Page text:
### Margin and Leverage

Margin and leverage are concepts that go hand-in-hand in Forex trading. Trading “on margin” means the trader needs only deposit a percentage of the total funds required for a trade. Similarly, a deposit can be leveraged so that the trader can trade positions significantly larger than the amount he has in his account. These small movements can result in larger profits, or larger losses when compared to an unleveraged position.

Leverage = 1 / Margin => Margin = 1/ Leverage

For example, if leverage is 1:100 that means that for every quote currency note a trader puts up, he can trade the equivalent of 100 notes of the quote currency nominal in the major currency. Quote currency is the second currency in a quoted currency pair, where the base currency is the first currency in a quoted currency pair. For example, if you were looking at the EUR/USD currency pair, the Euro would be the base currency and the US dollar would be the quote currency. The price represents how much of the quote currency is needed for you to get one unit of the base currency.

Example:

For 1 lot (or 100,000 units) EUR/USD and an account leverage set to 1:100,
Margin = 100,000 / 100 = 1,000 USD
That means that a trader would need a least 1,000 USD to enter the trade.

### Margin Requirement

If the quote currency in the pair being trader is the same as the account currency, the amount of margin used for every position opened is calculated by:

Margin Requirement = Current exchange rate x Lot Units x Margin
Or Margin Requirement = Current exchange rate x Lot Units / Leverage

If the base currency in the pair being trader is the same as the account currency, the amount of margin used for every position opened is calculated by:
Margin Requirement = Lot Units / Leverage

Examples:

a. For 1 lot EUR/USD with a current exchange rate of 1.10 and leverage of 1:100 for a USD account.
Required margin = 100,000 x 1.10 x 0.01 = 1,100 USD

b. For 1 lot USD/CHF with current exchange rate of 1.0285 and leverage of 1:100 for a USD account.
Required margin = 100,000 x 0.01 = 1,000 USD

c. For 1 lot XAU/USD at spot price 1,070.10 and leverage 1:50 for a USD account. Gold contract size = 100 (1 lot of XAU/USD equals to 100 Units or 100 oz).
Required margin = 100 x 1,070.10 / 50 = 2,140.20 USD

d. For 1 lot EUR/CHF and leverage of 1:100 for a USD account.
Required margin = 100,000 x 0.01 = 1,000 EUR

If the current EUR/USD exchange rate is 1.10, then Required Margin = 1,000 x 1.10 = 1,100 USD

For Futures, the margin requirement is:

Margin Requirement = Opening Price x amount of lots x contract size / leverage

Example:

e. For 5 lots of Dow Jones 30 Index Futures with Opening Price = 16,500 USD and leverage 1:50 for a USD account. Dow Jones contract size = 5 USD.
Margin Requirement = 5 x 5 x 16,500 / 50 = 8,250 USD

### Pip value

When a trader’s account currency is the same as the quote (the second currency quoted in the currency pair), the pip value is calculated by:
Pip value = 1 Pip x Lot Size

Examples:

a. For 1 lot EUR/USD with an account dominated in USD.
Pip value = 0.0001 x 100,000 = 10 USD

b. For 1 lot USD/JPY with an account dominated in JPY.
Pip value = 0.01 x 100,000 = 1,000 JPY

The pip value is always in the quote currency. Thus, when a trader’s account is denominated in a different currency that is not the same as the second currency, the calculation is as follows:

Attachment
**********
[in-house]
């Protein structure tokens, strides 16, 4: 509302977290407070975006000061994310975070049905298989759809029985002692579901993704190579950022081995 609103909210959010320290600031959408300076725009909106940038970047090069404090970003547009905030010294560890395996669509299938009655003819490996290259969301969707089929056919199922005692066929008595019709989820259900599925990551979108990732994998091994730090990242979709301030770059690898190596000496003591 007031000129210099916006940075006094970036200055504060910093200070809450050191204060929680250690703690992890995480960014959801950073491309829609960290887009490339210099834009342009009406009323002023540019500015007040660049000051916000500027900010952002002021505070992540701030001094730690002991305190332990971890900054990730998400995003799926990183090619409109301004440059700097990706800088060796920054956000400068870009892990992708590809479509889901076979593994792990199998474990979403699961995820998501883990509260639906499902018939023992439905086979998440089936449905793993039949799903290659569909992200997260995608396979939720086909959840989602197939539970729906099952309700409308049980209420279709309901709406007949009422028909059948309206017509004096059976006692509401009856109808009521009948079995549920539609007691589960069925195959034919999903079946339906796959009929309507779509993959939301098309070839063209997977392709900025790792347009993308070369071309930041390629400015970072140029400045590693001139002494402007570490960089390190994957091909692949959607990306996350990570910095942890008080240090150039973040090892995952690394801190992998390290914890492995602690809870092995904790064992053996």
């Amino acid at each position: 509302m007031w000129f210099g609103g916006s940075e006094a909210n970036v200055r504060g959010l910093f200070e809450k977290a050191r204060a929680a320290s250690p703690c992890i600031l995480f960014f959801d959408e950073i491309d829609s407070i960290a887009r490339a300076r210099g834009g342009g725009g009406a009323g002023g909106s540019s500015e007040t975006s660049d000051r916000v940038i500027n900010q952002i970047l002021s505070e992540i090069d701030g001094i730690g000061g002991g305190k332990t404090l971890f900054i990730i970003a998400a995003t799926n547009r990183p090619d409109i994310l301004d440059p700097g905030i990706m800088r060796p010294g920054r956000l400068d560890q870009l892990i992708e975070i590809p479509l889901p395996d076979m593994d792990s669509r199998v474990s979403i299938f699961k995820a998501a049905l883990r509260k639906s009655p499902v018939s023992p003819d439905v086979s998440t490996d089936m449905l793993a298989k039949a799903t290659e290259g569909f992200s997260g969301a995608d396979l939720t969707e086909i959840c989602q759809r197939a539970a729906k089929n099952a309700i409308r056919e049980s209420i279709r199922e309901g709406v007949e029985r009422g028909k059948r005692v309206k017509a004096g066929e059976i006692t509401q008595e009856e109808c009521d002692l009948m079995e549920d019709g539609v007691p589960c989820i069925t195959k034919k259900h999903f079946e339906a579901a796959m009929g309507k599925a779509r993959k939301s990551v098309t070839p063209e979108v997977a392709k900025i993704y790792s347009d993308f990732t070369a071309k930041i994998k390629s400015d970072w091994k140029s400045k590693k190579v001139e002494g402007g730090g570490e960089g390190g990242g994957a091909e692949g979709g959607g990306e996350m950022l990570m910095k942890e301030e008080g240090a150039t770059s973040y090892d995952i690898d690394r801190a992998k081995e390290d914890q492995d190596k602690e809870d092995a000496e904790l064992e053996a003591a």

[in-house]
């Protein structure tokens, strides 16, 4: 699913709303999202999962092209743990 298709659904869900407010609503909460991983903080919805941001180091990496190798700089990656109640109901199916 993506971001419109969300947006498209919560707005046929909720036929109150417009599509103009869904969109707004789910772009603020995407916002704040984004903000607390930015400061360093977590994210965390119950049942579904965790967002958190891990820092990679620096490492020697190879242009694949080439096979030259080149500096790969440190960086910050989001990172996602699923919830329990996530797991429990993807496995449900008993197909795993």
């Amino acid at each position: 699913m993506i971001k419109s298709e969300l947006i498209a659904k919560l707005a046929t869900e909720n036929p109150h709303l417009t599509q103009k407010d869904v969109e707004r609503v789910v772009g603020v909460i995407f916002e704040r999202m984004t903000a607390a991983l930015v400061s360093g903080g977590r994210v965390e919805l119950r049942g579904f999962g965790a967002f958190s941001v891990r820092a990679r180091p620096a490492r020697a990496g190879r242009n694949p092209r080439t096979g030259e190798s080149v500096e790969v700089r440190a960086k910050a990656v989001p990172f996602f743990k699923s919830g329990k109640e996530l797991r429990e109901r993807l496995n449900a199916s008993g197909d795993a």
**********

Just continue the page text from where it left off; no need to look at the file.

Pip value = One Pip x Lot Size / Exchange Rate, if the account currency is the same as the first currency on the exchange rate.

Examples:

c. For 1 lot EUR/USD with an account denominated in EUR.
If the exchange rate is EUR/USD = 1.0710, then
Pip value = 0.0001 x 100,000 / 1.0710 = 10 / 1.0710 = 9.33 EUR

d. For 1 lot USD/JPY with an account denominated in USD.
If the exchange rate is USD/JPY = 123.20, then
Pip value = 0.01 x 100,000 / 123.20 = 1,000 / 123.20 = 8.11 USD

In the cases where the pair traded does not contain a currency same as the account base currency, then the calculation formula depends on the pair traded.

Examples:

e. For 1 lot EUR/AUD with an account dominated in USD.
EUR/AUD = 1.5010
Pip value = 10 AUD = 10 / 1.5010 = 6.66 EUR (as pointed on the Example c)
EUR/USD = 1.0675
Pip value = 1.0675 x 6.66 = 7.109 USD

f. For 1 lot EUR/CHF with an account dominated in USD.
EUR/CHF = 1.0825
Pip value = 10 CHF
USD/CHF = 1.0150
Pip value = 10 / 1.0150 = 9.85 USD

### Rollover / Swaps

Example:

A trader whose account is dominated in USD goes long (buy) 1 lot EUR/USD and the Rollover fee is -0.8 points per night. He opens his position on Monday and decides to close it on Thursday. The total Rollover in this case would be: Total Rollover = -0.8 x 0.0001 x 100,000 x 5 = -40 USD (since the Rollover fee is triple from Wednesday to Thursday).

### Profit and Loss calculation

Examples:

a. A trader buys (go long) 2 lots EUR/USD at 1.1045. He then decides to close the position at 1.1020. What would his PnL be? PnL = (Exchange rate in opening – Exchange rate in closing) x Lot Units = (1.1045 – 1.1020) x 200,000 = 500 USD.
Thus the client would have a loss of 500 USD

b. A trader sells (go short) 1.5 lot USD/JPY at 121.12. He then decides to close his position at 120.09. What would his PnL be?
PnL = (121.12 – 120.09) x 150,000 = 154,500 JPY
JPY = 154,500 / 120.09 = 1,286.5 USD
Thus the client would have a profit of 1,286.5 USD

c. A trader buys (go long) 1 lot EUR/USD at 1.0920 on Monday and decides to close the position on Thursday at 1.0980. If the swap rate was -0.8, that would his total PnL be?
PnL = (1.0980 – 1.0920) x 100,000 = 0.006 x 100,000 = 600 USD profit
Swap = -0.8 x 0.0001 x 100,000 x 5 days = -40 USD
Thus his total PnL = 600 – 40 = 560 USD